There is no comparison between how vaccines help society versus how they may hinder some individuals. The success of vaccinations lies within the power to not only help one child, but to also benefit all communities. For this reason, the majority of us choose to vaccinate our children, even with the knowledge of minute risks. According to the CDC, throughout the United States, about 95 percent of children have basic vaccinations by the time they enter kindergarten. For the majority of American parents, their decision to vaccinate outweighed any arguments to not vaccinate, due to these risks.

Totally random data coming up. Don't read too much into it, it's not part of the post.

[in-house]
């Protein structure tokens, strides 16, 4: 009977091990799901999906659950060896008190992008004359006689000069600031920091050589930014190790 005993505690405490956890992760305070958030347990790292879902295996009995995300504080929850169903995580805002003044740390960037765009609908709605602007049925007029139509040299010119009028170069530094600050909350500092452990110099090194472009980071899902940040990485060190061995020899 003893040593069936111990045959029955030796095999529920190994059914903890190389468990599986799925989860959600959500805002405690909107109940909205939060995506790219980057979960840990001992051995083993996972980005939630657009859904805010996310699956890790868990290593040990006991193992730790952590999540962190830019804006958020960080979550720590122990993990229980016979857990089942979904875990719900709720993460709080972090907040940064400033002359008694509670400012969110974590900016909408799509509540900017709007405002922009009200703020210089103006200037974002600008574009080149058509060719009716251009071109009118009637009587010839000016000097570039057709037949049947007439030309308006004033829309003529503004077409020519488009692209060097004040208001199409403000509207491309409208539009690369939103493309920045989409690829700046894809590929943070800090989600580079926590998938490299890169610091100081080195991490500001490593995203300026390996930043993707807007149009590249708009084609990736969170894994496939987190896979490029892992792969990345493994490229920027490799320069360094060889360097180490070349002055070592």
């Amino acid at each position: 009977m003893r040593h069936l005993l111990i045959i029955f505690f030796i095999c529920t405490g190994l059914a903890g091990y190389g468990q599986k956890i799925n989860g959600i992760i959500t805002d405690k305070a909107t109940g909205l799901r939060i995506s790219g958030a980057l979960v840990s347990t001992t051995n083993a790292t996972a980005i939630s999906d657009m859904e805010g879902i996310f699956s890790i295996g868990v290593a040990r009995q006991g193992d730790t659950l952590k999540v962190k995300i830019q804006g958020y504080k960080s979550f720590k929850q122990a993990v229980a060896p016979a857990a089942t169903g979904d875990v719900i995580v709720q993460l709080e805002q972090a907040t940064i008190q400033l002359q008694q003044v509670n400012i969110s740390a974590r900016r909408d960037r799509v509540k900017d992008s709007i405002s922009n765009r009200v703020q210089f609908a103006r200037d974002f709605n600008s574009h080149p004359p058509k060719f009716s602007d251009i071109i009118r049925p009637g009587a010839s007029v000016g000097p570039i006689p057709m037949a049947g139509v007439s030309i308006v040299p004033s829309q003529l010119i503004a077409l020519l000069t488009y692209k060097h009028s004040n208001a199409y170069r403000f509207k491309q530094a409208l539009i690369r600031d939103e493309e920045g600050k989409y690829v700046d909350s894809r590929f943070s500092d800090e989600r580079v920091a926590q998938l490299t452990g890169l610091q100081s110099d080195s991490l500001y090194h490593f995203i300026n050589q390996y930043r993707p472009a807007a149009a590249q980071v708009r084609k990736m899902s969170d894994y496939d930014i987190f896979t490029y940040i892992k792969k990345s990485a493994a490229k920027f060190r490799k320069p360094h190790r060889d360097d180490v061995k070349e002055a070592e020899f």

For example, a couple of childhood vaccines, MMR (measles, mumps, and rubella) and DTaP (diphtheria, tetanus, and acellular pertussis) carries a risk of about 1 in 1,000,000 of a child experiencing a severe allergic reaction, according to the CDC. This is an extremely low risk for diseases that can be terrible for a child. Measles, mumps, and rubella are all very contagious diseases, that are caused by a virus, and a person who contracts one of these diseases can have long-term complications from the illness. Mumps, for example, can have an effect on a person’s brain, pancreas, or reproductive organs. The diseases that a person is protected against with the DTaP vaccine can all be deadly diseases. Diphtheria, tetanus, and acellular pertussis are all caused by a bacterium, and can have lasting effects on a patient who survives contracting the disease. The vaccines used to prevent these illnesses from occurring also have slight risks, but the risks are minimal when compared to a person actually having the disease, or worse, an entire outbreak of these diseases, should the vast majority decide not to use the vaccines. It is important to “do your homework” and learn as much as you can about each vaccine. You should investigate, for yourself, the risks versus the benefits, as you will find the benefits definitely outweigh the risks. You should also familiarize yourself with the side effects so you are not taken off-guard if your child experiences some of them.